Explore different types of chemical and physical air pollutants and research the sources of these pollutants, as well as the health hazards associated with them. Students test for ozone and particulate matter in their area and observe the effects of gases on the pH of water. To extend their learning, students design and conduct experiments to test the effects of air pollution on living organisms.

Intermediate—Easy to perform; requires some background knowledge.

Materials needed to perform this activity
652704 Bacterial Pollution of Water Kit

Students learn about the importance of clean water in human health, water treatment for microbial contamination, and one of the methods used to test the safety of water for human use. They then collect water samples and test them for chlorine and chloramines, bacteria, and coliform bacteria. Students next do research to discover the number of coliform bacteria allowed in water for various human activities. They gain valuable skills and experience in sterile technique and plating and culturing bacteria.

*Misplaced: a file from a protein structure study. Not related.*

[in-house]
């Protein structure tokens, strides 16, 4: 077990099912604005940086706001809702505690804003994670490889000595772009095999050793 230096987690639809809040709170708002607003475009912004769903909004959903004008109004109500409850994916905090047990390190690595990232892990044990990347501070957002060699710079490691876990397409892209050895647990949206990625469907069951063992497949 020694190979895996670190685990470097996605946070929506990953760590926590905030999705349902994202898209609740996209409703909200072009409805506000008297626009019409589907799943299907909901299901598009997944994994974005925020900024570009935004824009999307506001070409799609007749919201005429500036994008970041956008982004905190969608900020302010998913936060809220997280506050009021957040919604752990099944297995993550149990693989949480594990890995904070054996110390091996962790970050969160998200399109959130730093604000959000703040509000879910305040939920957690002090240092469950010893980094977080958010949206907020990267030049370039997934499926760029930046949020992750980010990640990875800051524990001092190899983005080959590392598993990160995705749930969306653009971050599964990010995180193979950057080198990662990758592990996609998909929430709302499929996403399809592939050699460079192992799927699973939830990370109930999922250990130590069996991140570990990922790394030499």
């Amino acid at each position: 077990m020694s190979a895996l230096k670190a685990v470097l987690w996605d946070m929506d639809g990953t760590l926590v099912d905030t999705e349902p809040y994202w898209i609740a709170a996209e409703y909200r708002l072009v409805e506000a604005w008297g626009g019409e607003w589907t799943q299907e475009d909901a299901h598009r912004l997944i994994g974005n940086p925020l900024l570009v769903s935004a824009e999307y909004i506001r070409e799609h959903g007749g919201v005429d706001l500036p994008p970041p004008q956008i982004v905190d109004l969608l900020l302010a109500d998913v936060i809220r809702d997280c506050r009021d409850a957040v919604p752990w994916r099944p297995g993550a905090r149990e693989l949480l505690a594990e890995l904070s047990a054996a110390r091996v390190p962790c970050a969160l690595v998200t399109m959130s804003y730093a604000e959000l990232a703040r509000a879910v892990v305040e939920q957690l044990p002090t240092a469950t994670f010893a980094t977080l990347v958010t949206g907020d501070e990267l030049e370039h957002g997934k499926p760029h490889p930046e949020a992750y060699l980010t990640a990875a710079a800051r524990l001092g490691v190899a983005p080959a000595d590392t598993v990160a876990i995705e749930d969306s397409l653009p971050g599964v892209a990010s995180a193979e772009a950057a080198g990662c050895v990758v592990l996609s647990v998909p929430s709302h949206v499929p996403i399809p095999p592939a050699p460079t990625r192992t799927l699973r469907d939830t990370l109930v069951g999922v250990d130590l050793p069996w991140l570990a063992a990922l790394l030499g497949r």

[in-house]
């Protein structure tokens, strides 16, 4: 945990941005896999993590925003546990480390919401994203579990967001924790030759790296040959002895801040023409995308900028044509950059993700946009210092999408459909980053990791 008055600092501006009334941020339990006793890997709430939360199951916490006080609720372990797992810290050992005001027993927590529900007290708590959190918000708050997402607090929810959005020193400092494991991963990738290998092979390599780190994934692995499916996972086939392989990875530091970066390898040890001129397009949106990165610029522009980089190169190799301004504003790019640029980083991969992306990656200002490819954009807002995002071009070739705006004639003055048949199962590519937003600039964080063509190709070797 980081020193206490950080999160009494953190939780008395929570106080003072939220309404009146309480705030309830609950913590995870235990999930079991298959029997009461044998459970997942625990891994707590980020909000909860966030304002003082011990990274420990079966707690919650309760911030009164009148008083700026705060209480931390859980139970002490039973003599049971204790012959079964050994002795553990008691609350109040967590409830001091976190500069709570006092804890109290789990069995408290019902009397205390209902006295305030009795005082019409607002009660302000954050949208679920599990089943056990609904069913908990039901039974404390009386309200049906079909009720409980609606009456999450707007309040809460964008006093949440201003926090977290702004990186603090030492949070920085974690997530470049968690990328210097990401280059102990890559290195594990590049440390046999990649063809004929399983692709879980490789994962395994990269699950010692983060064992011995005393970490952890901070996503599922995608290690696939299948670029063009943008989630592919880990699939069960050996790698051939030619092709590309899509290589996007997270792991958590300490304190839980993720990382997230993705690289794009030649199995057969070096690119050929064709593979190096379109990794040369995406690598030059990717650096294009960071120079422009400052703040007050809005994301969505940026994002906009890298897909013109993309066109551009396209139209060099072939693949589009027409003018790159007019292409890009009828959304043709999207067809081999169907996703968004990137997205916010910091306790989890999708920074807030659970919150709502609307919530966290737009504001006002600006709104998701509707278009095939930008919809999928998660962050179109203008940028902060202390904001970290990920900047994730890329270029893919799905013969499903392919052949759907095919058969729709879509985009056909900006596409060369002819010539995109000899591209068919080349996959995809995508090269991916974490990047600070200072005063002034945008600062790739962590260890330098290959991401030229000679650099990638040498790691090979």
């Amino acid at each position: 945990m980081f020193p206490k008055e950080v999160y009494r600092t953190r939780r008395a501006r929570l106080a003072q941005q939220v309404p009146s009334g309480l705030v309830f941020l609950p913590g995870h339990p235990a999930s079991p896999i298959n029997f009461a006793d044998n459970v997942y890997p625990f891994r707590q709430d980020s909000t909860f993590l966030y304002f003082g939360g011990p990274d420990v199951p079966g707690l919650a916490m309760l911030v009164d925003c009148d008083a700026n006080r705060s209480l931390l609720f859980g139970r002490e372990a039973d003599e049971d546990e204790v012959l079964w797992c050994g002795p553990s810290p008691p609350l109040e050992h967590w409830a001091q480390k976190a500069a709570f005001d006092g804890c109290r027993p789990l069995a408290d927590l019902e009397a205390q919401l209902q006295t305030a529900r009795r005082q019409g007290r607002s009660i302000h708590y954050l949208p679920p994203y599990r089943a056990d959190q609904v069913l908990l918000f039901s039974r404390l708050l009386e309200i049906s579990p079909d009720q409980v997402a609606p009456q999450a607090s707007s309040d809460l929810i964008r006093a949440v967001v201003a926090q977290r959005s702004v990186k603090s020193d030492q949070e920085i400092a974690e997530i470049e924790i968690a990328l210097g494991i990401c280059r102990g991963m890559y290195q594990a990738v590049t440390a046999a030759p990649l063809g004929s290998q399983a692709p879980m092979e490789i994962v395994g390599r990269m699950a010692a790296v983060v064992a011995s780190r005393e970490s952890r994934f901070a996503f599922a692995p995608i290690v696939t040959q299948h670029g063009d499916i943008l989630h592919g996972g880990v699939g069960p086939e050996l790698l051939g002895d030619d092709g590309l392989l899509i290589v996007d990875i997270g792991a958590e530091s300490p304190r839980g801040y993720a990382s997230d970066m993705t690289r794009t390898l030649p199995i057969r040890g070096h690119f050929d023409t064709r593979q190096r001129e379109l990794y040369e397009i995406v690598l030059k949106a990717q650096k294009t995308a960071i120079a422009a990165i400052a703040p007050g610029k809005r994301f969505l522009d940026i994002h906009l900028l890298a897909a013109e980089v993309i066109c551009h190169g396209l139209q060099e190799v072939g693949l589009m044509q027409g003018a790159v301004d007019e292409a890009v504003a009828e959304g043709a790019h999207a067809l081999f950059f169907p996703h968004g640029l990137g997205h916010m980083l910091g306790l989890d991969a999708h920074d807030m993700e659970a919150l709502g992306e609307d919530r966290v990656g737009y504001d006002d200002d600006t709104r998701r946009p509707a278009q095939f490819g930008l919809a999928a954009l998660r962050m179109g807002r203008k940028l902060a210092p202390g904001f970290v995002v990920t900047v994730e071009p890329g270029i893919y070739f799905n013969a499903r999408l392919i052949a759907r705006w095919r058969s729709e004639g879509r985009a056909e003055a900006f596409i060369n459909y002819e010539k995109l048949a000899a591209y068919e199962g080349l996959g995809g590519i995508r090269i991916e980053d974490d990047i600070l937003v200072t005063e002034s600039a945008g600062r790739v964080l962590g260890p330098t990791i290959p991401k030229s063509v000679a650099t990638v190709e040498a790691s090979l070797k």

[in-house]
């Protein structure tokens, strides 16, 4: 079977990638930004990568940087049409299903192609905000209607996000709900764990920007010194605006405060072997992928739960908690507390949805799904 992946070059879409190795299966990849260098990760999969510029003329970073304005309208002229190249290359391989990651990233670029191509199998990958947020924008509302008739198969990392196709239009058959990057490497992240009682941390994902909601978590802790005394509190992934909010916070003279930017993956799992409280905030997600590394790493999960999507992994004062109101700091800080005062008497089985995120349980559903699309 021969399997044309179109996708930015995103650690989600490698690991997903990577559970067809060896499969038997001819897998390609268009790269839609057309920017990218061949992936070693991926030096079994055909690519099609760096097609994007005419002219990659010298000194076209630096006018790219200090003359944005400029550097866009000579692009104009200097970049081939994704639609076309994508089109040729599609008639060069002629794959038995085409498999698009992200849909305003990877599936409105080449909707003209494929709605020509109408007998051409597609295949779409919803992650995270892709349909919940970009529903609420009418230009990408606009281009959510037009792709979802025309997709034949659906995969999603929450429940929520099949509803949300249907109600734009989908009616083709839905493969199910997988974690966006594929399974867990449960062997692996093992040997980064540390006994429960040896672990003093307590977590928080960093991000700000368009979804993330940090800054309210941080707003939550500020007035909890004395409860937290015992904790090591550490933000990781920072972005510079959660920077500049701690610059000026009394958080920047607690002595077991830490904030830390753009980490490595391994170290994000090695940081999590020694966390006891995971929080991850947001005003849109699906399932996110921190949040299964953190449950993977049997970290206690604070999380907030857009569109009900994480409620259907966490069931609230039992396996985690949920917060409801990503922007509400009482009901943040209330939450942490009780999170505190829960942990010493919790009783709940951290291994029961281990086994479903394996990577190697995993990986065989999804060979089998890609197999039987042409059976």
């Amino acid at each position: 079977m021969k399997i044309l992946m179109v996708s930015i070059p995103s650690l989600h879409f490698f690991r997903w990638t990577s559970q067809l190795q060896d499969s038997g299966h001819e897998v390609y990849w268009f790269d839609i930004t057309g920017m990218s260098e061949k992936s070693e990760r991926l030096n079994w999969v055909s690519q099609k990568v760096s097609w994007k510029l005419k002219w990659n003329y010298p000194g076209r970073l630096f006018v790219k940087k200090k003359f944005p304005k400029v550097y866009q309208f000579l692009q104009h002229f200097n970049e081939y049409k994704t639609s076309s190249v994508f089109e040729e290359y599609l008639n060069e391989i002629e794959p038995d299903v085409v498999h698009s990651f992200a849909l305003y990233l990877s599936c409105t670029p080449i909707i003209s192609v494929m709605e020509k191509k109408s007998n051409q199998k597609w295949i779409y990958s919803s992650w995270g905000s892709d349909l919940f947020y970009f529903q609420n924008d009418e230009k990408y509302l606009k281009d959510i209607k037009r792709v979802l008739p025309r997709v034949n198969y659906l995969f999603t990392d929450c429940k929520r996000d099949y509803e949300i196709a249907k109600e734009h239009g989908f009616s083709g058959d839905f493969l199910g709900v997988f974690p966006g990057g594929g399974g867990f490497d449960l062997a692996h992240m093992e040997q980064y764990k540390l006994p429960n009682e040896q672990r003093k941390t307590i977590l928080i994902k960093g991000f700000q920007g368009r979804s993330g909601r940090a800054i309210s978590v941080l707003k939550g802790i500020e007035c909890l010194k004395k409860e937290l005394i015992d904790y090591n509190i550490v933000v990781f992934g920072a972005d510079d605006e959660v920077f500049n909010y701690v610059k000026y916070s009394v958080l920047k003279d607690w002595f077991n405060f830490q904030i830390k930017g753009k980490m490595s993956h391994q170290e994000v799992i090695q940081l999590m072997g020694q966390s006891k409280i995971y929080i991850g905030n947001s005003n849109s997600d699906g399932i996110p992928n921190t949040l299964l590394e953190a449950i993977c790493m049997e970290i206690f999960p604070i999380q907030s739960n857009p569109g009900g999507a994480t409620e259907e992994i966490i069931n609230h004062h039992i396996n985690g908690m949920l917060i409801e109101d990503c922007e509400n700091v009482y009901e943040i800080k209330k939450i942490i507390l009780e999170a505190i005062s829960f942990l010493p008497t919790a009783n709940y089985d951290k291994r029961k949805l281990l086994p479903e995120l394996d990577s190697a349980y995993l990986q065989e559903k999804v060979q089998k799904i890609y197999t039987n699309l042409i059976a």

Intermediate—Easy to perform; requires some background knowledge.

Materials needed to perform experiment
181083 Air Pollution and Vehicle Emissions

Students measure atmospheric components to investigate some of the relationships involved in air pollution caused by burning fossil fuels. They record levels of ultraviolet light, temperature, and ozone and learn how environmental factors interact with fossil fuel pollutants to produce smog. Students then test car exhaust for carbon dioxide levels. They explore the Air Quality Index (AQI) and discuss the health hazards associated with fossil fuel pollution, along with steps that can be taken in daily living to reduce air pollution.

Advanced—For experienced high school and college classes; requires some technical skill and background knowledge.

Materials needed to perform experiment